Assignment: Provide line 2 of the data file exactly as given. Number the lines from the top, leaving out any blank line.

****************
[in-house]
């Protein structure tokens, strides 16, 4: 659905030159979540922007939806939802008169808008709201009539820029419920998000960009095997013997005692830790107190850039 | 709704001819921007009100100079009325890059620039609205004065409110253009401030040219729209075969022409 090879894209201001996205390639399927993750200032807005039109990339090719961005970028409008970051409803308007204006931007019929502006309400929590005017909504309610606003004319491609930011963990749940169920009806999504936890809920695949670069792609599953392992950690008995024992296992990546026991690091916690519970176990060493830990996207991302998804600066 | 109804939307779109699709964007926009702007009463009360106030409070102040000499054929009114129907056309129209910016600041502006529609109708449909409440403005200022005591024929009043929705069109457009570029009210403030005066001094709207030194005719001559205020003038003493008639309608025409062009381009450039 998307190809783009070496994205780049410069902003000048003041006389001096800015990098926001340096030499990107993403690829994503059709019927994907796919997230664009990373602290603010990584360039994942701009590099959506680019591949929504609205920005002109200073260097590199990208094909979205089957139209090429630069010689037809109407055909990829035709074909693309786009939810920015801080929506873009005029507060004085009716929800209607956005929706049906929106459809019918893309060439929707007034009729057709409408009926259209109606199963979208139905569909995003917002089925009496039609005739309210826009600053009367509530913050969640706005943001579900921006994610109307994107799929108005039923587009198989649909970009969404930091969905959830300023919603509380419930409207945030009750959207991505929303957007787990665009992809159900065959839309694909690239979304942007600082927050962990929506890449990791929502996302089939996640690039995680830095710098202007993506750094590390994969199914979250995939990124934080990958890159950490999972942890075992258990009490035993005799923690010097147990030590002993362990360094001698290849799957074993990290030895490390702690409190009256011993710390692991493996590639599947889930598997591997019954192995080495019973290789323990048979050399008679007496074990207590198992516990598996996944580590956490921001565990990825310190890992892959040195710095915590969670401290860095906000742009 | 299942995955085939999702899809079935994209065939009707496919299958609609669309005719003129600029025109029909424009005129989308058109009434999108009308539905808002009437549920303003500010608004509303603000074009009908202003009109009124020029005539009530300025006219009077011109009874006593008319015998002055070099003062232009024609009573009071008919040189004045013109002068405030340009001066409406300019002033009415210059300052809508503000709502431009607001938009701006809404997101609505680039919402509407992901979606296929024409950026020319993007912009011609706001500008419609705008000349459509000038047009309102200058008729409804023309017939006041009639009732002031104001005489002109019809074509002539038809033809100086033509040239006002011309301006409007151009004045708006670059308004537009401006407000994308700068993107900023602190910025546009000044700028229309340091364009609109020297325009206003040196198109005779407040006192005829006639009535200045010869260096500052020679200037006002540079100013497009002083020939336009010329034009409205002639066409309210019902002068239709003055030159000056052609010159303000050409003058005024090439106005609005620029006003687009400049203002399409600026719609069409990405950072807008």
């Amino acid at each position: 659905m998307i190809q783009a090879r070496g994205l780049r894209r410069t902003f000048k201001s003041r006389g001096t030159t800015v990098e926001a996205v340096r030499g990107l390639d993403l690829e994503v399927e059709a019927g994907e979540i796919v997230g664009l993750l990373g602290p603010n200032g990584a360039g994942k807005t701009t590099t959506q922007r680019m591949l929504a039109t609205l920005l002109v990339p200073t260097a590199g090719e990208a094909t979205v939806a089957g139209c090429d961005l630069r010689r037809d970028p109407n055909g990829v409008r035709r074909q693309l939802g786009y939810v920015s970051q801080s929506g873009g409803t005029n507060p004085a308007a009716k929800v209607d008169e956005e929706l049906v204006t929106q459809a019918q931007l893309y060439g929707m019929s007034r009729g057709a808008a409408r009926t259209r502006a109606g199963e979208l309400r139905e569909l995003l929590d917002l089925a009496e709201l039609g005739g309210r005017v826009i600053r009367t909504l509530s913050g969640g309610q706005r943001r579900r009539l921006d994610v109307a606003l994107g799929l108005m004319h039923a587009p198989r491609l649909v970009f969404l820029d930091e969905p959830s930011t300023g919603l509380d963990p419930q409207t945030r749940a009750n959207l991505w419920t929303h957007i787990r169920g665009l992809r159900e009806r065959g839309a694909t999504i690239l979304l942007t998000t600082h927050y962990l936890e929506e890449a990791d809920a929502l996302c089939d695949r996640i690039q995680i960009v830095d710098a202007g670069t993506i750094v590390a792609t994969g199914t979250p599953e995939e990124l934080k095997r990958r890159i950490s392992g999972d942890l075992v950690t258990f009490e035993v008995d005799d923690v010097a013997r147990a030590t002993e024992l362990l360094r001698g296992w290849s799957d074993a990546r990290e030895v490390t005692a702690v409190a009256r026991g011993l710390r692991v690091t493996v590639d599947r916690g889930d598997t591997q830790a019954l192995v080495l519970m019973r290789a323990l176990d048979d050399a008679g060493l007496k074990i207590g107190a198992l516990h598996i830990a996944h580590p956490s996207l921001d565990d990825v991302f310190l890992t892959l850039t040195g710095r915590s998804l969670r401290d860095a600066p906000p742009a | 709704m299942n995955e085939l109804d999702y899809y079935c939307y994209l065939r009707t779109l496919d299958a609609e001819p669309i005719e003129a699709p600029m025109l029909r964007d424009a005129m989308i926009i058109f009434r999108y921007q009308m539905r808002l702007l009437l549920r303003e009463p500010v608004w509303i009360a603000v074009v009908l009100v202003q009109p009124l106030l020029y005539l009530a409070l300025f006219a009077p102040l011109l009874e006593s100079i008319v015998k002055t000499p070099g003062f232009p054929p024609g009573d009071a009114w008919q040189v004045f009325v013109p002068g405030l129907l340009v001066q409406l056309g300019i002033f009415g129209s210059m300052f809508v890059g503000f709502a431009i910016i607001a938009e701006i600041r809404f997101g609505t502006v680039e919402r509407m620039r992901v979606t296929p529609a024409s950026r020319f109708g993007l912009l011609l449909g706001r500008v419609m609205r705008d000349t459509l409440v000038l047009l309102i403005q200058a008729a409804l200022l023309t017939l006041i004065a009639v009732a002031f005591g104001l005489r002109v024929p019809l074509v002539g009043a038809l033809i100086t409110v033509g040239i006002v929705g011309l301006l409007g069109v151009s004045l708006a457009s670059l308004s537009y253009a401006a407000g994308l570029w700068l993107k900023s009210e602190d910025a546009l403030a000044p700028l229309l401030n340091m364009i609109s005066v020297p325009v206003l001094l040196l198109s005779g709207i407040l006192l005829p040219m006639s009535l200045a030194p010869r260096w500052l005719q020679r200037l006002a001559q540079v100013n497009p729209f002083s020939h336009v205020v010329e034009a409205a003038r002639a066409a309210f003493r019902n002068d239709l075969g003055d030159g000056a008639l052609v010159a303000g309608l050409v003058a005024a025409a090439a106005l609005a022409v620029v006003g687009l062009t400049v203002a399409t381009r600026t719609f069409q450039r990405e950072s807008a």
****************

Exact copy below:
């Protein structure tokens, strides 16, 4: 659905030159979540922007939806939802008169808008709201009539820029419920998000960009095997013997005692830790107190850039 | 709704001819921007009100100079009325890059620039609205004065409110253009401030040219729209075969022409 090879894209201001996205390639399927993750200032807005039109990339090719961005970028409008970051409803308007204006931007019929502006309400929590005017909504309610606003004319491609930011963990749940169920009806999504936890809920695949670069792609599953392992950690008995024992296992990546026991690091916690519970176990060493830990996207991302998804600066 | 109804939307779109699709964007926009702007009463009360106030409070102040000499054929009114129907056309129209910016600041502006529609109708449909409440403005200022005591024929009043929705069109457009570029009210403030005066001094709207030194005719001559205020003038003493008639309608025409062009381009450039 998307190809783009070496994205780049410069902003000048003041006389001096800015990098926001340096030499990107993403690829994503059709019927994907796919997230664009990373602290603010990584360039994942701009590099959506680019591949929504609205920005002109200073260097590199990208094909979205089957139209090429630069010689037809109407055909990829035709074909693309786009939810920015801080929506873009005029507060004085009716929800209607956005929706049906929106459809019918893309060439929707007034009729057709409408009926259209109606199963979208139905569909995003917002089925009496039609005739309210826009600053009367509530913050969640706005943001579900921006994610109307994107799929108005039923587009198989649909970009969404930091969905959830300023919603509380419930409207945030009750959207991505929303957007787990665009992809159900065959839309694909690239979304942007600082927050962990929506890449990791929502996302089939996640690039995680830095710098202007993506750094590390994969199914979250995939990124934080990958890159950490999972942890075992258990009490035993005799923690010097147990030590002993362990360094001698290849799957074993990290030895490390702690409190009256011993710390692991493996590639599947889930598997591997019954192995080495019973290789323990048979050399008679007496074990207590198992516990598996996944580590956490921001565990990825310190890992892959040195710095915590969670401290860095906000742009 | 299942995955085939999702899809079935994209065939009707496919299958609609669309005719003129600029025109029909424009005129989308058109009434999108009308539905808002009437549920303003500010608004509303603000074009009908202003009109009124020029005539009530300025006219009077011109009874006593008319015998002055070099003062232009024609009573009071008919040189004045013109002068405030340009001066409406300019002033009415210059300052809508503000709502431009607001938009701006809404997101609505680039919402509407992901979606296929024409950026020319993007912009011609706001500008419609705008000349459509000038047009309102200058008729409804023309017939006041009639009732002031104001005489002109019809074509002539038809033809100086033509040239006002011309301006409007151009004045708006670059308004537009401006407000994308700068993107900023602190910025546009000044700028229309340091364009609109020297325009206003040196198109005779407040006192005829006639009535200045010869260096500052020679200037006002540079100013497009002083020939336009010329034009409205002639066409309210019902002068239709003055030159000056052609010159303000050409003058005024090439106005609005620029006003687009400049203002399409600026719609069409990405950072807008």